Library from Australia
A class-action lawsuit is being planned against a local council, the Victorian government and a wind farm operator after an independent review accepted resident complaints that noise from a Gippsland wind farm was causing them harm.
Noise from a wind farm in Victoria's Gippsland is having an adverse impact on the comfort and wellbeing of residents living at surrounding properties, a new report commissioned by a local council has found.
A “termination for convenience” clause has been written into contracts for three new wind farms and three new solar farms selected under a reverse auction scheme as part of the Andrews government’s ambitious state renewable energy target.
The shire council must finally acknowledge that the neighbours of the Bald Hills Wind Farm, their own ratepayers, have a legitimate gripe under the Public Health and Wellbeing Act and support them in their attempts to get redress from the operator and the State Government. And the State Government must finally admit that it allowed the turbines to be sited too close to the existing farm houses for them not to cause a noise nuisance.
The report by Mr Smith, an expert in public health follows a botched attempt by the shire to investigate the complaints itself between May and November 2016, after which the shire produced a finding of “no nuisance” in January 2017 before telling the affected property owners that the case was closed in April 2017. But it wasn’t closed and the complainants took Supreme Court action to get a proper investigation. The matter is due to go back to the Supreme Court on November 26, two days after the next state election.
Without subsidies and the ongoing presence of backup power based on fossil-fuel generation, the outlook for more renewable energy in Australia is extremely uncertain. Indeed, without the intervention of governments, the salad days for renewable energy will quickly fade, something the sector understands. That’s why the energy policy debate is so important to them — and to all of us.
But Mr Arthur said the problem was onsite, not off-site and the result of any problem with the transmission infrastructure or substation. “There may be issues with warranties and the like and I don’t want to go into it at this stage except to say we hope it’s right by sometime next week (this week),” he said last Thursday.
Like dogs with a taste for worrying sheep, politicians are addicted to continuing their destructive interventions in energy supply. And they have created an endless supply of officials and vested interests who will tell them how they can vary those interventions but they have little stomach for disengaging and allowing the market the freedom to operate without regulations and guidance.
The ACCC – whose chairman Rod Sims has long been a critic of the Renewable Energy Target and associated schemes – has also called for the Small-Scale Renewable Energy Scheme, which was due to run until 2030, to be wrapped up by 2021 – almost a decade earlier than planned.
The region will become home to a “spider web of transmission lines” unless more is done to change wind farm planning laws, south-west leaders fear.
Energy companies are becoming concerned about excess solar power in grid; Residential solar panels feed extra electricity into grid which can overload it; Electricty experts say residential battery packs are needed to stop blackouts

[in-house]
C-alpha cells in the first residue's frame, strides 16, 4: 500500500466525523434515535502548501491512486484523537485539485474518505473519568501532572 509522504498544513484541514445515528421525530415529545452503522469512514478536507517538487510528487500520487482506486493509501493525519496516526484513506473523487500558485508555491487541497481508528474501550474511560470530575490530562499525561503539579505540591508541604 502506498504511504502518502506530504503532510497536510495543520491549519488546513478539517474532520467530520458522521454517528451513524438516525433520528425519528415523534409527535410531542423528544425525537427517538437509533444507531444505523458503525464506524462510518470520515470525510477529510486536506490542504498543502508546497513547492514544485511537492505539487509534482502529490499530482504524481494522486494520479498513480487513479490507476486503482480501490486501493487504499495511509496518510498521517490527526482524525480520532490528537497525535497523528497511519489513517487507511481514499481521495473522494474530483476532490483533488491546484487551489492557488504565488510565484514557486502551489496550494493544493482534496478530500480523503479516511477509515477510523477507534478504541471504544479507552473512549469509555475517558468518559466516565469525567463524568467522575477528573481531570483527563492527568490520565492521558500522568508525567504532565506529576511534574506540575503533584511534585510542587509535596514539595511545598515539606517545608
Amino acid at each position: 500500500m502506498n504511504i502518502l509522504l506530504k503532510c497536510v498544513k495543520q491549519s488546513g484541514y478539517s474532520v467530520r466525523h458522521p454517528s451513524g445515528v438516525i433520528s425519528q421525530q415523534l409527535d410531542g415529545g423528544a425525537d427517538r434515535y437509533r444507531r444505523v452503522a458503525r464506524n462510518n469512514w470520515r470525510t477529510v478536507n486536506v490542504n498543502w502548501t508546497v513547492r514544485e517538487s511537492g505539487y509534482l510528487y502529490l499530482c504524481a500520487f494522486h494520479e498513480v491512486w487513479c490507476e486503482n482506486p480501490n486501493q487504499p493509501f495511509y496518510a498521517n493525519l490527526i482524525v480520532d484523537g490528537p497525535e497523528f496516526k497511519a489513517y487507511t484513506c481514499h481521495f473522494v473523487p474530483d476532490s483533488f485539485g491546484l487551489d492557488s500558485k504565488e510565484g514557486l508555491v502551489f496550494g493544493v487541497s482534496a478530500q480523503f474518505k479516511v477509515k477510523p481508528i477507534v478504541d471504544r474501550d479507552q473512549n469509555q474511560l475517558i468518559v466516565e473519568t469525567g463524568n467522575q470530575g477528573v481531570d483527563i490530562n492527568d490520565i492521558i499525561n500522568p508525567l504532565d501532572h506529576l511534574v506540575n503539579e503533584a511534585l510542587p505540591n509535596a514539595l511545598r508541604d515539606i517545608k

The biggest wind farm in the southern hemisphere will be built about 130 kilometres west of Melbourne, powering an estimated half a million homes a year by 2025, if the Andrews government gives the project the green light.
A report by the National Wind Farm Commissioner acknowledges the history of community division, unfair contracts, inadequate communication, potential conflicts of interest and disregard for complaints of human suffering. The Wind Farm Commissioner set out a road map for how the industry could clean up its act. And the renewables industry insists that lessons have been learned.
A south-west Victorian airport instrumental in fighting the St Patrick's Day bushfires could be forced to close if a proposed wind farm is approved by the state planning minister.
A sprawling multimillion-dollar wind farm project can be built despite “substantial” local opposition including from the AFL’s boss, the state’s development court has ruled.
In its summary, and with unanimous support from relevant experts, AAT found that there were numerous recorded instances of wind turbine noise exceeding 40 dB(A) — a recognized threshold for annoyance/sleep disturbance. “Even if it is not audible, low-frequency noise and infrasound may have other effects on the human body, which are not mediated by hearing but also not fully understood,” the summary reads.
Federal Energy Minister Josh Frydenberg has likened South Australian Premier Jay Weatherill to a problem gambler "doubling down to chase his losses" after the state lifted its renewable energy target to 75 per cent by 2025.
The residents called on AGL to “fix” existing problems at Macarthur, such as deteriorating roads, before launching into a new project. Resident Jacinta Coffey said the area was “becoming a dumping ground for wind energy” and it was "unfair” to the community with more than 240 wind turbines to be built in Hawkesdale and surrounding areas.
Dr Crawford says one of the main issues is what the RFS and State Government is “doing or not doing about wind farms.” “There is a real question about how fireprone wind farms are to areas,” he said. “There is research to show that the atmosphere close to the ground (near windfarms) changes temperature, bringing down warmer air and affecting moisture content in vegetation growth.